Prime spawn conditions
  |  First Published: June 2011

Autumn continued to be colder than usual with regular rain and some very strange behaviour by the trout, with the rainbows beating the brown trout into the Thredbo River.

Some anglers say this may possibly have been due to the higher river levels and the trout taking advantage of the best spawning conditions for well over 10 years. No matter, as higher water is all good news and not a bad thing for the future of our fishery.

The rivers close to all fishing on June 13 and for many, another trout season draws to a close.

Remember that if fishing the Thredbo or Eucumbene rivers before the closure, the special rules at the moment permit onlyfish over 50cm to be kept, with a bag limit of two fish. The rules change to protect the trout while they are on their spawning run and normal regulations return in October for the new season.

The lakes remain open to fishing throughout the Winter and now is trophy trout time in the Snowies because the bigger fish are cruising the cooler water looking for a feed.

This winter Lake Jindabyne will most likely be higher than for many years and even after water releases at Easter, there is still plenty in the lake. You won’t be able to drive your car onto Lion Island this year unless your snorkel is over 6m high!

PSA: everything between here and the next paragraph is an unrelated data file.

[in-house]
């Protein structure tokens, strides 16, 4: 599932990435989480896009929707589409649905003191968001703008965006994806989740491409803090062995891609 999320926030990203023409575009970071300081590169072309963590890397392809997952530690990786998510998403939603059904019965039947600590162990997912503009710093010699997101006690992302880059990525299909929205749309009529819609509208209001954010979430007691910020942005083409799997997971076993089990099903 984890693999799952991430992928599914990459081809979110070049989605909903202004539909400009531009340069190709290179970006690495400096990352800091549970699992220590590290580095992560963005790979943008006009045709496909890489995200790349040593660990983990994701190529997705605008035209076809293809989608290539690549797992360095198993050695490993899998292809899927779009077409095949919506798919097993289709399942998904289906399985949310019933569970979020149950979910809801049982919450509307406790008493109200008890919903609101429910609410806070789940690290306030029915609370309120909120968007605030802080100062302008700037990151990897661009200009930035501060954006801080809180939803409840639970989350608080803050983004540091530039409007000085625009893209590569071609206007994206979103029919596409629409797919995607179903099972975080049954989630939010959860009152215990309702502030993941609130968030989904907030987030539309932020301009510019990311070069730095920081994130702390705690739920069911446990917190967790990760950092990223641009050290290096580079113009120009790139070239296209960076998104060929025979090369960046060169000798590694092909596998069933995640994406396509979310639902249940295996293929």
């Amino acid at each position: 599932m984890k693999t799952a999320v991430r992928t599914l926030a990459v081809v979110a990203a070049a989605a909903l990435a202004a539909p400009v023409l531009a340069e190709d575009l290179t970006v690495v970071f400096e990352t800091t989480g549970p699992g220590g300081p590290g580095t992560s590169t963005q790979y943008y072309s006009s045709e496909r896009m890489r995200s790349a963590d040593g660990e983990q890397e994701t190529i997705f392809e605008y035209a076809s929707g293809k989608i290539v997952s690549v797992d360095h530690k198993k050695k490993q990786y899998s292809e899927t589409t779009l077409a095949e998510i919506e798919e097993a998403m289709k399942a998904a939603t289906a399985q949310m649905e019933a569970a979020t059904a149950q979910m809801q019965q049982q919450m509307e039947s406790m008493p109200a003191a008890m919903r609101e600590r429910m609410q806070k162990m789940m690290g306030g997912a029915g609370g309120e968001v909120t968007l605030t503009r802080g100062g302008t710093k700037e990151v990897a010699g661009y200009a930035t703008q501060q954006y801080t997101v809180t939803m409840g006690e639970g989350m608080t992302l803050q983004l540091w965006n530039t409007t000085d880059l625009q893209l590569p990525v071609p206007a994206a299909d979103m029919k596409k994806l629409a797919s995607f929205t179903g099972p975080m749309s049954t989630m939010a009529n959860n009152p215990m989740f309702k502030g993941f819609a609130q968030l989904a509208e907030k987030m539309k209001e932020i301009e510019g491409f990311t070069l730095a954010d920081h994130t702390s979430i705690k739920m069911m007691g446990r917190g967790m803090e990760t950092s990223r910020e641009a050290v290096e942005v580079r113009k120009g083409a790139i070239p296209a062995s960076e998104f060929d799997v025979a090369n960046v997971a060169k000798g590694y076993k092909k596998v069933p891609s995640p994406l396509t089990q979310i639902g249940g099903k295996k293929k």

Trolling will be interesting because we have so much more water in the lake and will be able to work the bays a little more than we have in the past. The best fishing will be on the surface very close to shore.

Jointed Rapalas are worth a try, the bigger the better. We quite often troll 9cm and 11cm lures for the bigger fish. StumpJumpers and RMG Scorpions are also very good off lead-core line – go for natural or goldfish patterns.

In the middle of the day use Tasmanian Devils in pink No 55 or orange No 56. For the sunnier days use a Y36 yellow wing, while a No 48 or Y48 is always worthwhile early and late in the day, or off three colours or lead core.

There are still plenty of big fish at Creel Bay and if you know where the snags are it is not too difficult to downrig some very big brown trout using the bigger minnow lures.

If you don’t have a downrigger try a big Rapala on four colours of lead-core line in the water and then another 20m of 20lb dacron backing. This will get the lure down to where the bigger browns are holding, but remember troll slowly – about 2kmh.

Other good areas to troll include shallow bays like Hatchery and Hayshed, while Sids Bay at East Jindabyne is also a weedy bay with lots of food for trout.


With all the extra water this year the bigger trout will be cruising the bays and inlets so that is where you should cast a bait. You can fish all day during Winter but don’t fish too deep because the trout often feed close to the shore.

Scrub worms or PowerBait work well day and night in Winter as long as you don’t mind sitting back and waiting. Both should be fished off the bottom with a running sinker.

Remember to fish light and keep the bail arm open to let the trout run with the bait.